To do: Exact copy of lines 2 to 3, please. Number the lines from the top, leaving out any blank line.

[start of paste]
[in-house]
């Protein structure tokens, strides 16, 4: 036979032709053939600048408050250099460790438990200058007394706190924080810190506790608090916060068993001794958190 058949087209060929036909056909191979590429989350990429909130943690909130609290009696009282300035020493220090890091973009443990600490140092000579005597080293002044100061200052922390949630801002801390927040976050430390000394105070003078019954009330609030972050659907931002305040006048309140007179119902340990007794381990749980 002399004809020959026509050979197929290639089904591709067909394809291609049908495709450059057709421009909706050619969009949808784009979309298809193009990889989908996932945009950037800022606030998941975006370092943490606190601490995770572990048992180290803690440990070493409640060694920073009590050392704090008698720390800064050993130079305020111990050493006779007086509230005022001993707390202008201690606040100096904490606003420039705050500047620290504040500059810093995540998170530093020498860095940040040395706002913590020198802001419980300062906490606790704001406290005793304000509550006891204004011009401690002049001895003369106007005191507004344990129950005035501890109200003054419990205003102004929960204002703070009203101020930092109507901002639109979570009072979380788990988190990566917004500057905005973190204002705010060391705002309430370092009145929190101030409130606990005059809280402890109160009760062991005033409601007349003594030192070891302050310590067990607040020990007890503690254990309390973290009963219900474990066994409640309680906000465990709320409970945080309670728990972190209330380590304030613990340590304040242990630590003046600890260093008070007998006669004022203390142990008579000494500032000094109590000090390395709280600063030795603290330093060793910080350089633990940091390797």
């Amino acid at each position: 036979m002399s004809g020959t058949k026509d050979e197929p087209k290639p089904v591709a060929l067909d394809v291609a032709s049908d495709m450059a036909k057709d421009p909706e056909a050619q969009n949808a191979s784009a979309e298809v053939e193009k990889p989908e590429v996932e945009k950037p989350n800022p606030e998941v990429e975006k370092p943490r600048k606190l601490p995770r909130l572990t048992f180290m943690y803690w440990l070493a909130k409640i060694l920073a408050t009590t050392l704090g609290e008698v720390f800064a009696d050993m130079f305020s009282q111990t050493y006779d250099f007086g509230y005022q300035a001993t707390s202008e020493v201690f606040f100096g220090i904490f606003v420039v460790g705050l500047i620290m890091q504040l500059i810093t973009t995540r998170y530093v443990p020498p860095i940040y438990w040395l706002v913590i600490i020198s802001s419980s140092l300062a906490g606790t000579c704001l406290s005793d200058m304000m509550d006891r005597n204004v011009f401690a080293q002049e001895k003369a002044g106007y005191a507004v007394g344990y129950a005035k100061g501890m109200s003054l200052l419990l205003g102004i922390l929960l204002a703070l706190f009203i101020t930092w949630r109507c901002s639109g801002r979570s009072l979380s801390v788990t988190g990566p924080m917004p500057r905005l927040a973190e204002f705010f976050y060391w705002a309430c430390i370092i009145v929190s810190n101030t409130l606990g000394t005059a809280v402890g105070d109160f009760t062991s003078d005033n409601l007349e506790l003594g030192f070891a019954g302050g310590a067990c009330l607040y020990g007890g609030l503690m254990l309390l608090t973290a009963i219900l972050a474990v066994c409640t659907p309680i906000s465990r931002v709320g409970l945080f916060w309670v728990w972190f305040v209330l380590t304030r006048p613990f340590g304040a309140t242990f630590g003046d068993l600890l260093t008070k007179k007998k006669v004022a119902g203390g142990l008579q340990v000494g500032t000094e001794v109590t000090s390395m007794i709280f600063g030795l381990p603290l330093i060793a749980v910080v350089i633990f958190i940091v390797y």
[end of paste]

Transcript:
């Protein structure tokens, strides 16, 4: 036979032709053939600048408050250099460790438990200058007394706190924080810190506790608090916060068993001794958190 058949087209060929036909056909191979590429989350990429909130943690909130609290009696009282300035020493220090890091973009443990600490140092000579005597080293002044100061200052922390949630801002801390927040976050430390000394105070003078019954009330609030972050659907931002305040006048309140007179119902340990007794381990749980 002399004809020959026509050979197929290639089904591709067909394809291609049908495709450059057709421009909706050619969009949808784009979309298809193009990889989908996932945009950037800022606030998941975006370092943490606190601490995770572990048992180290803690440990070493409640060694920073009590050392704090008698720390800064050993130079305020111990050493006779007086509230005022001993707390202008201690606040100096904490606003420039705050500047620290504040500059810093995540998170530093020498860095940040040395706002913590020198802001419980300062906490606790704001406290005793304000509550006891204004011009401690002049001895003369106007005191507004344990129950005035501890109200003054419990205003102004929960204002703070009203101020930092109507901002639109979570009072979380788990988190990566917004500057905005973190204002705010060391705002309430370092009145929190101030409130606990005059809280402890109160009760062991005033409601007349003594030192070891302050310590067990607040020990007890503690254990309390973290009963219900474990066994409640309680906000465990709320409970945080309670728990972190209330380590304030613990340590304040242990630590003046600890260093008070007998006669004022203390142990008579000494500032000094109590000090390395709280600063030795603290330093060793910080350089633990940091390797």
């Amino acid at each position: 036979m002399s004809g020959t058949k026509d050979e197929p087209k290639p089904v591709a060929l067909d394809v291609a032709s049908d495709m450059a036909k057709d421009p909706e056909a050619q969009n949808a191979s784009a979309e298809v053939e193009k990889p989908e590429v996932e945009k950037p989350n800022p606030e998941v990429e975006k370092p943490r600048k606190l601490p995770r909130l572990t048992f180290m943690y803690w440990l070493a909130k409640i060694l920073a408050t009590t050392l704090g609290e008698v720390f800064a009696d050993m130079f305020s009282q111990t050493y006779d250099f007086g509230y005022q300035a001993t707390s202008e020493v201690f606040f100096g220090i904490f606003v420039v460790g705050l500047i620290m890091q504040l500059i810093t973009t995540r998170y530093v443990p020498p860095i940040y438990w040395l706002v913590i600490i020198s802001s419980s140092l300062a906490g606790t000579c704001l406290s005793d200058m304000m509550d006891r005597n204004v011009f401690a080293q002049e001895k003369a002044g106007y005191a507004v007394g344990y129950a005035k100061g501890m109200s003054l200052l419990l205003g102004i922390l929960l204002a703070l706190f009203i101020t930092w949630r109507c901002s639109g801002r979570s009072l979380s801390v788990t988190g990566p924080m917004p500057r905005l927040a973190e204002f705010f976050y060391w705002a309430c430390i370092i009145v929190s810190n101030t409130l606990g000394t005059a809280v402890g105070d109160f009760t062991s003078d005033n409601l007349e506790l003594g030192f070891a019954g302050g310590a067990c009330l607040y020990g007890g609030l503690m254990l309390l608090t973290a009963i219900l972050a474990v066994c409640t659907p309680i906000s465990r931002v709320g409970l945080f916060w309670v728990w972190f305040v209330l380590t304030r006048p613990f340590g304040a309140t242990f630590g003046d068993l600890l260093t008070k007179k007998k006669v004022a119902g203390g142990l008579q340990v000494g500032t000094e001794v109590t000090s390395m007794i709280f600063g030795l381990p603290l330093i060793a749980v910080v350089i633990f958190i940091v390797y």